Kamillion’s “Fine Azz” sets the tone for “A Black Lady Sketch Show”


“A Black Lady Sketch Show” is a comedy series on HBO. The show depicts realistic moments in hyperbolic ways that are likely to resonate with professional women – – especially black women. The series’ second season is announced with a song called “Fine Azz” by rapper Kamillion. The song is the soundtrack for confident women – – who know who they are and how they are perceived by others.

About Kamillion

Thanks to Kamillion’s catchy tune, “Fine Azz,” women who are not necessarily fans of rap, but who are fans of “A Black Lady Sketch Show” have taken to the Internet, namely YouTube and Google, to try to learn more about the song and artist who makes the edgy show pop.

Kamillion (sometimes stylized as KaMillion) was born Alja Kamillion. The performer reportedly has six siblings. She was born in Jacksonville, Florida in 1989. Kamillion’s foray into the entertainment world came when she started writing songs that were eventually recorded by such household names as Rhianna, Jordin Sparks and Trey Songz.

What listeners will notice about Kamillion’s music, especially “Fine Azz” which can be found on her album “Toxic,” is that Kamillion does not shy away from her topics. She is not coy. None of which means that the work is all profanity-laden; yes, there are explicit lyrics, but mostly there is a sense of self that allows women to see themselves for who they are and love it. In “Fine Azz” the narrator refers to herself. When women rap along with Kamillion, they too, are allowed to see how attractive they are.

Detractors will say that no one can give you self-esteem, and using profanity will not achieve anything for the user. However, in an age in which black women are still being said to look “masculine” (see all criticism of Michelle Obama and the Williams sisters), in an age when black children are having their dreadlocks cut off by school sports officials and coaches (not isolated incidents), yes, a song in which black women are heralded as “fine” is necessary. Not only necessary, but fun. Anyone who watches the video for the song and the opening to “A Black Lady Sketch Show” who is prone to dancing, will find a reason to get up when “Fine Azz” comes on.

“A Black Lady Sketch Show”: now streaming on HBOMax

Now in its second season, “A Black Lady Sketch Show” is meeting the needs of an audience who enjoys humorous content, but perhaps have not always seen themselves portrayed in a way that even approached realistic.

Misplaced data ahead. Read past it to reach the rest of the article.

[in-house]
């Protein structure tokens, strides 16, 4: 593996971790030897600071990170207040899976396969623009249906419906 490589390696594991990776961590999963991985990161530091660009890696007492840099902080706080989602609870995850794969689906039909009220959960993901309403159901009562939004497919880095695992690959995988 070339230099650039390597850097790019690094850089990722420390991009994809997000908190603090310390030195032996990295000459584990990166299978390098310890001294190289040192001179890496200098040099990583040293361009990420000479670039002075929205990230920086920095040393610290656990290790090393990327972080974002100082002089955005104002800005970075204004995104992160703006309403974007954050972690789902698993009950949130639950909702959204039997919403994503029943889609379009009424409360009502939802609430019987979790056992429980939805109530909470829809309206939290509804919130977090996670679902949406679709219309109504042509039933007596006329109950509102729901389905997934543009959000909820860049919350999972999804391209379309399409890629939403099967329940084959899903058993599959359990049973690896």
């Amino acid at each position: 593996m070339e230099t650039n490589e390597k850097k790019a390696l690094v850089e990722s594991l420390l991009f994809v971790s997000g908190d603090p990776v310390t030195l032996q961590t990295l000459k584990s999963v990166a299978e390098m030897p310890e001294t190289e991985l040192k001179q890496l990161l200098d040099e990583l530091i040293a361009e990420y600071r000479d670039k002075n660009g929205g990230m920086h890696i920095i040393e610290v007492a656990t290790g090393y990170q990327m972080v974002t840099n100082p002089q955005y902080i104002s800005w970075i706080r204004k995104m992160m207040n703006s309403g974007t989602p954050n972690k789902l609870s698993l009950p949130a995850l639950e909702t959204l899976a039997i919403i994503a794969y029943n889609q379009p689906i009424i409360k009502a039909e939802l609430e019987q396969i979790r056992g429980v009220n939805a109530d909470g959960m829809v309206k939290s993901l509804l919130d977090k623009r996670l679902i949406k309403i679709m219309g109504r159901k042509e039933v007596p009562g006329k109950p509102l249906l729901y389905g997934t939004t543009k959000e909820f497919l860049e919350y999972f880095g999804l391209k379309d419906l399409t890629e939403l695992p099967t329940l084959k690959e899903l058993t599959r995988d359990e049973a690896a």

For some viewers, “A Black Lady Sketch Show” will be the first time that attractive black women have been funny, goofy, and awkward on television. The show’s leads do not take themselves too seriously and have no problem donning fake braids and beards to portray men. It should be noted that there are some men on the show, but they are not leads.

In the course of two seasons, “A Black Lady Sketch Show” has made fun of family reunions, social critics (who are not quite Ph.D’s) who end up insulting people needlessly, church dinners, and black women who pump up everyone around them – – even the fire alarm, and so forth. There is also the running theme of the Apocalypse, which is funnier than it sounds.

“A Black Lady Sketch Show” offers respite from comedy that is either directed at black women or that ignores them completely. In the world of “A Black Lady Comedy Show” a professional black woman can see her struggles made into comedy gold by people who look like her. That is another thing: representation of a broad range of skin tones helps to make the show realistic. As people of all races who are familiar with black American skin tones can attest, there is a diversity of skin tones among black Americans. Maybe the concept seems simple, but representation goes a long way.

With the combination of a danceable theme song, and comedy sketches that look like real-life (and speculated life after the end of the world) “A Black Lady Sketch Show” embodies an underrepresented demographic with sophistication. Even the theme song sounds like music the show’s target audience would turn up in their vehicles, hearing themselves in every line.

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Dodie Miller-Gould is a native of Fort Wayne, Indiana who lives in New York City where she studies creative nonfiction at Columbia University. She has BA and MA degrees in English from Indiana University-Purdue University, Fort Wayne, and an MFA in Fiction from Minnesota State University, Mankato. Her research interests include popular music and culture, 1920s jazz, and blues, confessional poetry, and the rhetoric of fiction. She has presented at numerous conferences in rhetoric and composition, and creative writing. Her creative works have appeared in Tenth Muse, Apostrophe, The Flying Island, Scavenger's Newsletter and elsewhere. She has won university-based awards for creative work and literary criticism.

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